Surprise! We put our kids in public school!
If you've been following this blog, you're probably wondering, "When did they decide not to homeschool? What happened?" Nothing dramatic happened with homeschooling, except that our 12 year old extrovert was miserable spending his days without a social group to interact with. We didn't want to "give up" on homeschooling; we wanted to stick to our guns. We wanted to protect the kids from more upheaval, but the alternative ended up being worse.
So, we set about getting our paperwork together, meeting with the principal, taking assessments and buying a boat-load of school supplies and uniforms. That was last week. Eddie and I were busy, worried, stressed and spending more money that we had anticipated. Brooklyn was anxious and AJ was relieved to finally be going back in school.
There's tons here that we are still learning. While the kids will now get the majority of their lessons in class, Eddie and I are also being schooled. Those lessons come from sitting in rooms where we are the minority, from conversations with locals about culture, politics, religion and where to buy certain items. Lessons simply from shutting up and observing those around us and taking it all in.
It's common practice for "expats" (aka immigrants from more developed countries) to band-together when they move to majority-world countries. Their introduction to the country is often via someone with a similar worldview. They are told where (and where not) to shop, eat, go after dark. They are warned not to trust the locals, not to let their guards down, which neighborhoods are safe and which churches are most appetizing to their more discerning palate.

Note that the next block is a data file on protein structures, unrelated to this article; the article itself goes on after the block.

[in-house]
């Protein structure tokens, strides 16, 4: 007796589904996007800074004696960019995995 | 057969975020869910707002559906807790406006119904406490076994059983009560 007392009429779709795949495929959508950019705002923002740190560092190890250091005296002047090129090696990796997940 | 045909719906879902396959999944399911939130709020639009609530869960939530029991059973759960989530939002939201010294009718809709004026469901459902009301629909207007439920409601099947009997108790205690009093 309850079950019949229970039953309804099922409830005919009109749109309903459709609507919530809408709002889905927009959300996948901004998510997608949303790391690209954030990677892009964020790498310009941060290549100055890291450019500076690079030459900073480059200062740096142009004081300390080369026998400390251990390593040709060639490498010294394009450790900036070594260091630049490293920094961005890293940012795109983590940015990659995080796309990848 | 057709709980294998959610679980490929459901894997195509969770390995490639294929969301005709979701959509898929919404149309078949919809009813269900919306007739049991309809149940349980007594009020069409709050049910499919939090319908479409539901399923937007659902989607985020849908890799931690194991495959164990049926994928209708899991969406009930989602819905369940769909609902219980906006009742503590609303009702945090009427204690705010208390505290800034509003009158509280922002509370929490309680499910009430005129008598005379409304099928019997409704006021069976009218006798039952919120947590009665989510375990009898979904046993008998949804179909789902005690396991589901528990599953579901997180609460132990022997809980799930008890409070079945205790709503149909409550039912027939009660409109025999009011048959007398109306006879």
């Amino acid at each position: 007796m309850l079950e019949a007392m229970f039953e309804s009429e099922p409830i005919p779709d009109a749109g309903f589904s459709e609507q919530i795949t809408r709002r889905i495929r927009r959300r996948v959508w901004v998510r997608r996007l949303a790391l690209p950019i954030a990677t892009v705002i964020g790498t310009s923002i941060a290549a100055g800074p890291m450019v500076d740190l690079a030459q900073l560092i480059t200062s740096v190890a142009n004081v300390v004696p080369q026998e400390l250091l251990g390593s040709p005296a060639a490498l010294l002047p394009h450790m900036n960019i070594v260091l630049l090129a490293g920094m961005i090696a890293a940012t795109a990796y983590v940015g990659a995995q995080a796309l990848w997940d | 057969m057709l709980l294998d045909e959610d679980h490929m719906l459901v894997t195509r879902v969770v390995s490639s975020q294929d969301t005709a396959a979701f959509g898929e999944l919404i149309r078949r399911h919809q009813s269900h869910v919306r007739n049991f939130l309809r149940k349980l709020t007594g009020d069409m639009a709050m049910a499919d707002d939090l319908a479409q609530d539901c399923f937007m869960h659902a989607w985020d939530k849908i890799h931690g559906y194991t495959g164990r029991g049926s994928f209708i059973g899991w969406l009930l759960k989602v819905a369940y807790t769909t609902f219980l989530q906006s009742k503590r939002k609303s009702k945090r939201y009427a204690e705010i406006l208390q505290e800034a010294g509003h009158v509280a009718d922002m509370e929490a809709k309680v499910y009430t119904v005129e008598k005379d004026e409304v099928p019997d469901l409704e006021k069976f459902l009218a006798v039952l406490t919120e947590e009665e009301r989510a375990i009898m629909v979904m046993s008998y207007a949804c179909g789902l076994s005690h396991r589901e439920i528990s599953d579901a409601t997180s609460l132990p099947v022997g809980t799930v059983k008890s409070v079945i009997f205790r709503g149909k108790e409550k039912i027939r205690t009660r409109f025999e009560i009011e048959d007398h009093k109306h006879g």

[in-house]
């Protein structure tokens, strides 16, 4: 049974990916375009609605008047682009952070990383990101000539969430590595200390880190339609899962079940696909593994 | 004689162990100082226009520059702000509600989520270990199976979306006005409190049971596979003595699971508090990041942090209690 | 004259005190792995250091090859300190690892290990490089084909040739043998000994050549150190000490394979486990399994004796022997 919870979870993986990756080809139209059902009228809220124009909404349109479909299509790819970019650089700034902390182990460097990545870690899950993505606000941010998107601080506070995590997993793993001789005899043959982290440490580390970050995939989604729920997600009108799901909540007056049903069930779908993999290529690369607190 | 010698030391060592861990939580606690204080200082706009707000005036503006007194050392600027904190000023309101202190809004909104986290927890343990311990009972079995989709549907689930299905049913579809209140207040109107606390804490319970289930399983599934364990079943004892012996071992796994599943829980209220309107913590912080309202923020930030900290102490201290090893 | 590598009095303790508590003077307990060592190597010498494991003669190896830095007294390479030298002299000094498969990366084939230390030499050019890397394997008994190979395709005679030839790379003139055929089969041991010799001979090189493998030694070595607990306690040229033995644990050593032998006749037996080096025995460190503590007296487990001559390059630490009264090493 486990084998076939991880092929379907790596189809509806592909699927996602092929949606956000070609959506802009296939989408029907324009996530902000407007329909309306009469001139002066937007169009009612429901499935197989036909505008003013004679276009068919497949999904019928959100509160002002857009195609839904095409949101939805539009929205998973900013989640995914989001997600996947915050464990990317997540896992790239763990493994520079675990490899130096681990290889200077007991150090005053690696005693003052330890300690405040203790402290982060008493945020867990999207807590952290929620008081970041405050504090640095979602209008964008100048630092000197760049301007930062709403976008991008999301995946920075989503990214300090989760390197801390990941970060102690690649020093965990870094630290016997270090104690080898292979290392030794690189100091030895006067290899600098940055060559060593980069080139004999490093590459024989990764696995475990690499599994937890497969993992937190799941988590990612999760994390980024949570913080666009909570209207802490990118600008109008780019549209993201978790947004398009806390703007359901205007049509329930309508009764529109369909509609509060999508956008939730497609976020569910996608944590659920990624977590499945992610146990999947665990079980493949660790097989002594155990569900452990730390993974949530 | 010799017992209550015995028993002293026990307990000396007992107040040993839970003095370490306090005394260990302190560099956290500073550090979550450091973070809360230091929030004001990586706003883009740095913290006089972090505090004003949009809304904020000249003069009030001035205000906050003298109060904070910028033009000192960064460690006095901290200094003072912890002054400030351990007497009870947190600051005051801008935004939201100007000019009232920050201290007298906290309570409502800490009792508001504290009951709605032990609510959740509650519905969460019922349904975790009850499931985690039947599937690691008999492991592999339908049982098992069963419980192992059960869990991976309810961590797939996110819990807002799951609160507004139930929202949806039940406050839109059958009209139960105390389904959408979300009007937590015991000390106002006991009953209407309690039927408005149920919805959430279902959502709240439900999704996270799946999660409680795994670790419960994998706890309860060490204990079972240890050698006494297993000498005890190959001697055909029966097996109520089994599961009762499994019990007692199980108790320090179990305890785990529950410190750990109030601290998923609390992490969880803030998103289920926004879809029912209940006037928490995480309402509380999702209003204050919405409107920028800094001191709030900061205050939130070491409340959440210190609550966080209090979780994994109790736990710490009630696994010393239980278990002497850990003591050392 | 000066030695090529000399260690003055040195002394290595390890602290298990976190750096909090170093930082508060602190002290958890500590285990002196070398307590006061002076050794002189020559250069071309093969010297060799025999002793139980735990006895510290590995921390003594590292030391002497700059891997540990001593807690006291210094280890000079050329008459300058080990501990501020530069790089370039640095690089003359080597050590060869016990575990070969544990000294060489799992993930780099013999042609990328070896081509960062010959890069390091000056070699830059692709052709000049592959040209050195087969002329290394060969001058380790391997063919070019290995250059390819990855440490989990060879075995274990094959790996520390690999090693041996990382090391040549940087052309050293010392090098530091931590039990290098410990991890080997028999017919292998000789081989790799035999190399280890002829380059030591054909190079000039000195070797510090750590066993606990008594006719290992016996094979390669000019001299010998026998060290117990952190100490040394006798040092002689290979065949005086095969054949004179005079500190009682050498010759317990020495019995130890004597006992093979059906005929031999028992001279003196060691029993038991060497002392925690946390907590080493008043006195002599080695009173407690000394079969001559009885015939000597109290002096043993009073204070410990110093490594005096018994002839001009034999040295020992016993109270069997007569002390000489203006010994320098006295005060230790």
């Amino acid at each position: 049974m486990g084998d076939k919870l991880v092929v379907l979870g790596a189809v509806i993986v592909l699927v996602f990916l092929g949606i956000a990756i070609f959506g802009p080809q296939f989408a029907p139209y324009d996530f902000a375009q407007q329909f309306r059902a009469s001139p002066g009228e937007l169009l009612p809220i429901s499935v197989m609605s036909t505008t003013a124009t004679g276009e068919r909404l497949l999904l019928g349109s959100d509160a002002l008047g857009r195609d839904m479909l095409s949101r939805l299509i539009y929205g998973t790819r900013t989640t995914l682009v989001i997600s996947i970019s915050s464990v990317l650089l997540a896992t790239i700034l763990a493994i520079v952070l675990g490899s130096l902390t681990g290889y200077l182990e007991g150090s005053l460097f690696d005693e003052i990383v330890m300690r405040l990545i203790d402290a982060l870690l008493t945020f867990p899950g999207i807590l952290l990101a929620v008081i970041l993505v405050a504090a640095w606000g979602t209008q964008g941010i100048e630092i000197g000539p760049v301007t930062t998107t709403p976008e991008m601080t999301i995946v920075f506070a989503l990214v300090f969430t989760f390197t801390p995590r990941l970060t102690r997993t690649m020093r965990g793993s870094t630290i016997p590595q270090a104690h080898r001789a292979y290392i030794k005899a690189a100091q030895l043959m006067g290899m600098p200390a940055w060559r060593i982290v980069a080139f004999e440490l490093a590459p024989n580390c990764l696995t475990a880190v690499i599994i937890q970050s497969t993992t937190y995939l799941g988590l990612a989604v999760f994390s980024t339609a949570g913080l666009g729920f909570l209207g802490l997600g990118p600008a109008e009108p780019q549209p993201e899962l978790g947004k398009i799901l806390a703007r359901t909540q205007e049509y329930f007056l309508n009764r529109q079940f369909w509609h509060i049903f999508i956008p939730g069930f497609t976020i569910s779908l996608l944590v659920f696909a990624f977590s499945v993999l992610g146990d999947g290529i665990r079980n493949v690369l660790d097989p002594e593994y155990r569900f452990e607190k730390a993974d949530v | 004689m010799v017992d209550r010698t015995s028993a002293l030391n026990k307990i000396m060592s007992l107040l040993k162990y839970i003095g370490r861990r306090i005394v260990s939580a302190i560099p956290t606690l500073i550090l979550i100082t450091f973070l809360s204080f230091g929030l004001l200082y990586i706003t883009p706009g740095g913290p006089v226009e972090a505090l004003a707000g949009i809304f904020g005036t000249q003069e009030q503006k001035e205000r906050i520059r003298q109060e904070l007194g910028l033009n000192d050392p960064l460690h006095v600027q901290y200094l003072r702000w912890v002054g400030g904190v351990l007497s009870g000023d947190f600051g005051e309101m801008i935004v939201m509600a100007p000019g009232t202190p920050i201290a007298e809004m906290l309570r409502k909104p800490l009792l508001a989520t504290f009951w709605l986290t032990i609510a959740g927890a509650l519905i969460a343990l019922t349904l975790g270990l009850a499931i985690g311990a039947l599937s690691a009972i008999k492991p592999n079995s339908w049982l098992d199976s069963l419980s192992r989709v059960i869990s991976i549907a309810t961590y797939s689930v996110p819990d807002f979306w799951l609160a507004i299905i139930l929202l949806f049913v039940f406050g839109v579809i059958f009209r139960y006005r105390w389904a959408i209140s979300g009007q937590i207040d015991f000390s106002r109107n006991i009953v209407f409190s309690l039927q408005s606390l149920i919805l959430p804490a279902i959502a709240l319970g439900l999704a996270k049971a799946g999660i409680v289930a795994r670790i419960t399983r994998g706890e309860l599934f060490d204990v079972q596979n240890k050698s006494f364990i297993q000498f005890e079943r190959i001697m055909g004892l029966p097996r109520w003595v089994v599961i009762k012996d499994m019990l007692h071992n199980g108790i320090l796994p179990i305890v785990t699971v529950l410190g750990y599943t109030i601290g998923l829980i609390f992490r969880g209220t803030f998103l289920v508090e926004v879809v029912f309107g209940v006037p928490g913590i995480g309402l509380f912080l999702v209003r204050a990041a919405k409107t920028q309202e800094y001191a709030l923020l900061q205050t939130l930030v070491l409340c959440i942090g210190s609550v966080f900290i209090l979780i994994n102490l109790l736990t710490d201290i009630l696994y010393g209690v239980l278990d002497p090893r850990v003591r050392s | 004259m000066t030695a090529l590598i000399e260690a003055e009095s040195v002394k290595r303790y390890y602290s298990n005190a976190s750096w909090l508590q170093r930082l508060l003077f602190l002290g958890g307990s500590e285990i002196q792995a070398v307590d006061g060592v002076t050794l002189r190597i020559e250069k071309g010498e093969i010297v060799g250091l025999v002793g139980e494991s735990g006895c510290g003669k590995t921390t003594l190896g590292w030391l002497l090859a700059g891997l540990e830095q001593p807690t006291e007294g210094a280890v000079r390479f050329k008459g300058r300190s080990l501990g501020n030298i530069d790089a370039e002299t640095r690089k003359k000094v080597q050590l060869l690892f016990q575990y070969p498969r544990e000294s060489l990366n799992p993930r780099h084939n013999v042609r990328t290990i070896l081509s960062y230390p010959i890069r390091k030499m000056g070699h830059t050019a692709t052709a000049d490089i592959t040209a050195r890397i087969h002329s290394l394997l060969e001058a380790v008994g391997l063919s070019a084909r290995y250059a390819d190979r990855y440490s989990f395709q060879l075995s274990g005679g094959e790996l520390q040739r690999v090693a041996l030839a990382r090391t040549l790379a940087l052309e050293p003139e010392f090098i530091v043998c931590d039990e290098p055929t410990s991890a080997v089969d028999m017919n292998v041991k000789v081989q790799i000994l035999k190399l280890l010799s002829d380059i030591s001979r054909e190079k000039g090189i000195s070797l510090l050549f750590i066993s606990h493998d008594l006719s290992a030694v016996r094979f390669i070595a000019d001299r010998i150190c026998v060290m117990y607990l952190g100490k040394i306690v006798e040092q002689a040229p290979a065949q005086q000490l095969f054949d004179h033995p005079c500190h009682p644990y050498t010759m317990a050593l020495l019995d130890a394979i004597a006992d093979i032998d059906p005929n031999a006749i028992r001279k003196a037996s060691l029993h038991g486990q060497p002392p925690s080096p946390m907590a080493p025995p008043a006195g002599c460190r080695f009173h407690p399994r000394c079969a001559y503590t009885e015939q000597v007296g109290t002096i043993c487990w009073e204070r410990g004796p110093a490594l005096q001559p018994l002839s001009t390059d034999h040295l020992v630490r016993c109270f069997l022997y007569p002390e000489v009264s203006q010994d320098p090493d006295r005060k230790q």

I'll be honest, having moved to a new country with only a few suitcases and the daunting task of building a life here, the "expat" community is a tempting siren calling my name. The thing that holds me back from running to that community for comfort is the knowledge that "expats" are just immigrants by another, more privileged name.
Why would I move thousands of miles away to immerse myself in another culture and then immediately nestle into a foreign immigrant community there? I'm not here to set up my own comfortable little bubble. I am here to live alongside those who are proudly Belizean. I am here to sweat (and boy, do I!). I'm here to be vulnerable. I'm here to learn.
I am not trying to throw shade at any of my fellow immigrants for the choices they make in shaping their lives here to be more familiar. I get it.
Proverbs 2 talks about the Moral Benefits of Wisdom, some of which include safety, discernment and success. I don't have to lean on the wisdom of fellow Americans/Canadians?Brits etc to build a safe and successful life here. God promises to guide and protect those who seek His wisdom.
I am grateful to those friends (Belizean and otherwise) who are teaching us the ropes and answering our many questions. Before we can hope to have an impact here, we must first be willing to sit in the student's position and learn.